Three Can't-Miss Museums in Cuba

Cuba is a rare gem as far as countries go. In many ways, it fits perfectly into the mold of its Latin American cohorts and Caribbean neighbors. But in many, ways it’s in many ways.

To really know and understand what makes Cuba undeniably Cuban, you need to take a deep dive into the island’s culture. And one of your first stops should be to the island’s museums.

Cuba has so many museums that you’d have to spend an extended amount of time on the island just to experience a few of them. However, if you want to get the gist of the influences and circumstances that created the wonder we know as Cuba, we’ve named the top three below:


Museum of the Revolution (Museo de la Revolución)

Perhaps one of the most frequently visited museums on the island, the Museum of the Revolution, is housed in the former presidential palace. Here, you’ll learn about one of the most defining moments in Cuban history: the Cuban Revolution

The museum contains a combination of artifacts, photos and keepsakes that walk you through the years leading up to the Cuban Revolution and beyond. It’s not terribly fancy, but it’s designed in a way that keeps you engaged as you learn a great deal about the Cuban Revolution.

You’ll definitely want to reserve at least two to three hours so you can take in all of the information presented here. For the full effect, you should visit rooms according to the order in which they flow until you end up outside among the vehicle and aircraft exhibits. The information and artifacts are placed according to chronological order of the Revolution's events.


National Museum of Fine Arts

This museum, also known as Museo Nacional de Bellas Artes de La Habana, contains a varied art collection from both Cuban-born and international artists. There are classical art collections that date back to the1700s with eloquent depictions of colonial life and an impressive collection of modern art in both permanent and featured exhibitions.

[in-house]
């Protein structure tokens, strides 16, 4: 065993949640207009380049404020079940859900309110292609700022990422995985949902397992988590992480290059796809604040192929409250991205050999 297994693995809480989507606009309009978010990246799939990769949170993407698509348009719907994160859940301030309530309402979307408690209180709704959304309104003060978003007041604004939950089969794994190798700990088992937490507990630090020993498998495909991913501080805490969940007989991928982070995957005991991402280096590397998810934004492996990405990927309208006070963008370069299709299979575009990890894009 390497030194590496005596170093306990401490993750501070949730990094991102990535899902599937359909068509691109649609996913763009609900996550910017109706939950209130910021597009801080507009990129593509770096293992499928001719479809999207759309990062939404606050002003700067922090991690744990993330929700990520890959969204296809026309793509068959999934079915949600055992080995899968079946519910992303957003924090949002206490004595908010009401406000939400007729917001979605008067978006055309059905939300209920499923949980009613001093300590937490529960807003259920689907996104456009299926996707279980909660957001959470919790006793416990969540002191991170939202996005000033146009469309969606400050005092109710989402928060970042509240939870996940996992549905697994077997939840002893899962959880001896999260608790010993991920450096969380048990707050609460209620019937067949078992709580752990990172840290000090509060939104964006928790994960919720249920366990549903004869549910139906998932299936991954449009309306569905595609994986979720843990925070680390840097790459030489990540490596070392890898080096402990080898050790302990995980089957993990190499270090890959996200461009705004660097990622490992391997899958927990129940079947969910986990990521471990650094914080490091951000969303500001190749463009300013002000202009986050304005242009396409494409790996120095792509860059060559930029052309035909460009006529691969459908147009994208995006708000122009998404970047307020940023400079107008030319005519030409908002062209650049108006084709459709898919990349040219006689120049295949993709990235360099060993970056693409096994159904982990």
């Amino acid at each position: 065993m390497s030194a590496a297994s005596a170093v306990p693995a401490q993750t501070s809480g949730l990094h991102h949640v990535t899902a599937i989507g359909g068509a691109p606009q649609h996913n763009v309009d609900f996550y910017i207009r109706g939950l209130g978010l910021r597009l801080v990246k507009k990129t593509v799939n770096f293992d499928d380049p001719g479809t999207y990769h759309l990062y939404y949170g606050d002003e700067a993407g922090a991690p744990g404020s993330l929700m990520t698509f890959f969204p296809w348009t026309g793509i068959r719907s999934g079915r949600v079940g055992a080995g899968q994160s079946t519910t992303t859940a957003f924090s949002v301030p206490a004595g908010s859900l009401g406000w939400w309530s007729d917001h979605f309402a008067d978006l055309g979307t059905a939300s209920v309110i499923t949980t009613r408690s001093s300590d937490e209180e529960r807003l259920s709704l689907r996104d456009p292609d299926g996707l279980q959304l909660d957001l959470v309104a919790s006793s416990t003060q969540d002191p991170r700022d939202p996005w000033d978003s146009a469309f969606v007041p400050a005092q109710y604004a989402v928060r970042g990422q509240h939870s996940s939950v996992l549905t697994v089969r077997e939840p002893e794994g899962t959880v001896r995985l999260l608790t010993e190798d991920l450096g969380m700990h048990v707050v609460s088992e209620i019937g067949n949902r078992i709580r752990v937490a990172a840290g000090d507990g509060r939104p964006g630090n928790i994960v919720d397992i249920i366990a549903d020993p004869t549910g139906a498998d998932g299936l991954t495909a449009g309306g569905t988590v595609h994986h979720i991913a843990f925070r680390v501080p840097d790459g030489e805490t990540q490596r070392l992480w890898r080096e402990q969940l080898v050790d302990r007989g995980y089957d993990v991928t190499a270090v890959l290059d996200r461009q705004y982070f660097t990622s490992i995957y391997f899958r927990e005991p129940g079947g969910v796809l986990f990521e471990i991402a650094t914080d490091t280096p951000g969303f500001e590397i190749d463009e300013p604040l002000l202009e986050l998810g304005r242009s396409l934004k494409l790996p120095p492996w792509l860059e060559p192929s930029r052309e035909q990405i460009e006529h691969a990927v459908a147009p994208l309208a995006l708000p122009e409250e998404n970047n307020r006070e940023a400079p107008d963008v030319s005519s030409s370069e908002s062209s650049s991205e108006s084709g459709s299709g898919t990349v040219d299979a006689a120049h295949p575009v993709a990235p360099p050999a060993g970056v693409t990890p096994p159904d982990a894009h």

The museum boasts a combination of mediums, themes and types of art replete with political commentary and social reflections indicative of Cuban culture. The museum itself is so vast that you’d do well to have a tour guide to help explain the history and cultural context behind some of the most stunning, provocative pieces of art on display.

Perhaps the most interesting part of this museum is the opportunity to witness the evolution of Cuba both artistically and culturally. For example, the works of artists like Federico Mialhe shaped how the world saw colonial Cuba while artists like Wilfredo Lam allowed Afro-Cuban themes like Santería influence his work. Works from other artists like Amelia Peláez and René Portocarrero show deep influences of Cuba’s take on modernism.

We’ll take you there on our Legendary Cuba Tour and Jazz in Havana Tour.


House of Rum

Also known as, Casa del Ron, is located in the beach resort town of Varadero. This museum is a popular destination in Cuba’s Matanzas’s province. This “museum” also doubles as a shop where you can taste and buy many varieties of rum, liqueurs and other products like honey and coffee produced in Cuba. 

Rum flavors you’ll find here vary depending on when you visit, but even avid rum aficionados will find exotic flavors such as chocolate, coffee, pineapple, coconut and cream enticing. In additional to the flavored rums, there’s an impressive selection of rum types- light, dark, aged one to fifteen years and a variety of brands. 

In addition to tastings, you’ll have the opportunity to tour the grounds and find out how rum is produced on the island. You’ll also learn the history of how rum production started in Cuba and why the taste of Cuban rum is different from any other rum in the world.

To learn about such a tedious, painstaking process is to also understand how forces like agriculture and recreation have played an important role in the country’s economy- both in times past and until the present day.


Headed to Cuba?

Want to see all three? Let insightCuba craft a private tour for you. Learn more here.

Written by: Aja McClanahan